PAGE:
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Updated:March 19, 2021
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This document describes why a message is not recevied by the Cisco Secure Email Gateway and options to troubleshoot the issue.
How do I troubleshoot why a message was not received by the Cisco Secure Email Gateway?
In order to troubleshoot message reception, you need to know the IP addresses used to send mail by the organization that sent the mail. Usually, the most accurate way to obtain this information is to contact the sender organization's mail administrator. In the absence of this resource, you can use one of these other options:
SenderBase - If you enter a domain in the search box at http://www.senderbase.org, you will receive a list of known sending IP addresses for that domain.
Mail Logs - If you have successfully received mail from the domain in the past, you can look in mail logs for one of those successful deliveries.
Domain Name System (DNS) - You can look up the mail exchanger (MX) records for the domain. Most smaller organizations use the same inbound and outbound servers. For larger or more segmented organizations, this option will not likely reveal the needed information.
Once you know the IP addresses, you will need to search the mail logs. The grep utility is a good tool for this purpose. If you run Microsoft Windows, you can use Find in Word Pad or Notepad or download a grep utility from the Internet. Unix and Mac OSX have grep built in and can be accessed from a shell. The grep command line will look like this, where '10.2.3.4' is the IP address to search for:
host> grep '10.2.3.4' file.log
If the sender's server successfully connects to your server, you will see a line similar to this example when you search for their IP address(es):
Wed Feb 2 23:43:11 2008 Info: New SMTP ICID 6 interface Management (10.0.0.1) address 10.2.3.4 reverse dns host test.ironport.com verified no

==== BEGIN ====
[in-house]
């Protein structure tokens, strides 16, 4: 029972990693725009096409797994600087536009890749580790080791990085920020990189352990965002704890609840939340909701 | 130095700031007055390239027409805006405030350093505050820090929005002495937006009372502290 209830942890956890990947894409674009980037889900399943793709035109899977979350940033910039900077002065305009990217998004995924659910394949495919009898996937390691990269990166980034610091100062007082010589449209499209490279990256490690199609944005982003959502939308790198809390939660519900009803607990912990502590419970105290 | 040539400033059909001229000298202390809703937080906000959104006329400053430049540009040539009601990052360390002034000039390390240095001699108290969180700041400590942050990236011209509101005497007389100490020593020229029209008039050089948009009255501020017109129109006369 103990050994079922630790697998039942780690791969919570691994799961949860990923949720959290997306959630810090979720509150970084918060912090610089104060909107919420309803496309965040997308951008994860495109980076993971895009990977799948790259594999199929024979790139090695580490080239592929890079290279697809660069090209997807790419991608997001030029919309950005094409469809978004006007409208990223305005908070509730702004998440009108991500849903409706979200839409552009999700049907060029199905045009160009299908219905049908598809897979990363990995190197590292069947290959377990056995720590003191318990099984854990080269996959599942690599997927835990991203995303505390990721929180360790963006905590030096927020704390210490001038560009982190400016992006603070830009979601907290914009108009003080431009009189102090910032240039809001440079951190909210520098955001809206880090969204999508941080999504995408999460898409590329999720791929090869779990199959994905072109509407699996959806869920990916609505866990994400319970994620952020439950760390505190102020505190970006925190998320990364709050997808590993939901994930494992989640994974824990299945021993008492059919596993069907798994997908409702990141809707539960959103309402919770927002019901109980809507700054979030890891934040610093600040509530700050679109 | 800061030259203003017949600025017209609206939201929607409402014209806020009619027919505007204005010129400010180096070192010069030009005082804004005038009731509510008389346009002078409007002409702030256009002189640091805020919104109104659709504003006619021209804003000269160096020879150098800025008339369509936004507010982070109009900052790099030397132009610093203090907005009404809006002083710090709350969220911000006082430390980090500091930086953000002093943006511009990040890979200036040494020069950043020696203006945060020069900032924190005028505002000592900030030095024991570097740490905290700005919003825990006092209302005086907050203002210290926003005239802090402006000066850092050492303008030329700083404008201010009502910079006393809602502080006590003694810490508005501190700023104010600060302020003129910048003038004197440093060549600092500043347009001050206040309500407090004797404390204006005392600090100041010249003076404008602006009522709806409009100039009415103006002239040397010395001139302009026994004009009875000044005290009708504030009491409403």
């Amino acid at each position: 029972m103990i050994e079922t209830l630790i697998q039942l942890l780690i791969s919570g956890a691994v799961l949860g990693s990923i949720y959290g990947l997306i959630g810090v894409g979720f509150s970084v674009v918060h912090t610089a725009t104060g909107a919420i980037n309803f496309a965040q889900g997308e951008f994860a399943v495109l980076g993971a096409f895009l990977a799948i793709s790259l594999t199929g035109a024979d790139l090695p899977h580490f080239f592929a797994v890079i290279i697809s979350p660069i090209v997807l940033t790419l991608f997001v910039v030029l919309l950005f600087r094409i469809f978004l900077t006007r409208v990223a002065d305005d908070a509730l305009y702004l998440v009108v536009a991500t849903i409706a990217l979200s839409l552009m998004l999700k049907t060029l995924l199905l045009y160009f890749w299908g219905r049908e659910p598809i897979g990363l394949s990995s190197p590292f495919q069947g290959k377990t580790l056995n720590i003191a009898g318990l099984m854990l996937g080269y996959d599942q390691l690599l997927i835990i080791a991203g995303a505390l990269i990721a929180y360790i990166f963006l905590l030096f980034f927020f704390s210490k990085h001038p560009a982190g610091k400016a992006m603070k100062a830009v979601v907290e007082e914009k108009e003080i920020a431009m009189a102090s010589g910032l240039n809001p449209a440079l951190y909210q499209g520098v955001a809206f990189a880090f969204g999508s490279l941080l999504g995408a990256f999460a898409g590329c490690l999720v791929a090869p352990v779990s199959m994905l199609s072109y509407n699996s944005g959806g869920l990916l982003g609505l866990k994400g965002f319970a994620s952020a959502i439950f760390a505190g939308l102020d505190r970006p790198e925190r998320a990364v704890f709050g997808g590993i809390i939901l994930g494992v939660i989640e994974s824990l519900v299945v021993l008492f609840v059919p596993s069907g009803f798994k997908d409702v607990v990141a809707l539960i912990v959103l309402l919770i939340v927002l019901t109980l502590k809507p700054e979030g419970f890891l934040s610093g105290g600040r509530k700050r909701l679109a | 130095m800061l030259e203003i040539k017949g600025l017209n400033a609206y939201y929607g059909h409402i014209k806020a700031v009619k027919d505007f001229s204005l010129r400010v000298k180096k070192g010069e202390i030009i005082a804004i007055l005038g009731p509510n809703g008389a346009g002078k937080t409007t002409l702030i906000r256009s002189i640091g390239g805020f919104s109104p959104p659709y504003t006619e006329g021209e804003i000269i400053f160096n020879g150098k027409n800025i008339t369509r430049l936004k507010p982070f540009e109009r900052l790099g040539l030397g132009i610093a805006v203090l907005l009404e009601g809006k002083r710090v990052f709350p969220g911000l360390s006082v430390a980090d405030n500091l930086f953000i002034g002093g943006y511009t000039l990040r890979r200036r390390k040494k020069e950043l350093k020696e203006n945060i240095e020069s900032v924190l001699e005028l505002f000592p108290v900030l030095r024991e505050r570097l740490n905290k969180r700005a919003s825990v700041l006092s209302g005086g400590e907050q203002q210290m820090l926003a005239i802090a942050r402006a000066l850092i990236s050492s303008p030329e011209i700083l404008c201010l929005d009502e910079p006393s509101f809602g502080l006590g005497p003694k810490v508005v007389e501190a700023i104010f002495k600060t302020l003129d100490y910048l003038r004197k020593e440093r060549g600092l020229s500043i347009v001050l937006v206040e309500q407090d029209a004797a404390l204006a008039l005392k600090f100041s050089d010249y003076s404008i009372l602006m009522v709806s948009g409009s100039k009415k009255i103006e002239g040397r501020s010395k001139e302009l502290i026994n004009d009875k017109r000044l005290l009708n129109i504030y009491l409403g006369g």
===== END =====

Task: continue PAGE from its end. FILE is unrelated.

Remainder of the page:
You can then search for all the lines that involve the Incoming Connection ID (ICID). The lines you find will tell you if they sent From information, if they sent To Information, and the Message IDs (MIDs) linked with the connection. A search on the MID(s) will show you if the message was accepted by the system, the scan results, and whether delivery was attempted.
Another troubleshooting tool available is the Injection Debug Logs. You will need the IP address of the sending server(s) first. Once you have this, use the logconfig commands and select this log type. Once the log is configured and committed, you can have the user send a test message and (assuming their server connects to your Cisco Secure Email Gateway) the Cisco Secure Email Gateway will log the entire SMTP conversation. This allows you to see the point of breakdown in communication.
If there are still no connections and thus no messages received, the next step is to have the sending servers administrator check their logs and/or use telnet to manually test sending a message from the mail server. This will mimic the server attempting to deliver to your Cisco Secure Email Gateway and your Cisco Secure Email Gateway will react the same as if the sending servers application sent it.
If the test goes through, but the server application fails when it tries to send mail, this indicates delivery issues on the remote server. The remote server administrator will need to review the logs in order to diagnose the errors.
One common cause of delayed or failed receipt of messages is that the sending server's IP address does not have reverse DNS configured properly, which causes a long delay (30+ seconds) for the Cisco Secure Email Gateway to provide an SMTP banner. Some server applications will reach their configured timeout and close the session before it sends mail because of the delayed banner. The solution in this case is to extend the timeout or implement reverse DNS. The recommended action is to implement reverse DNS for all mail servers that deliver to other Internet mail servers. It is considered proper Internet etiquette and allows mail servers to confirm the identity of the server at a very basic level.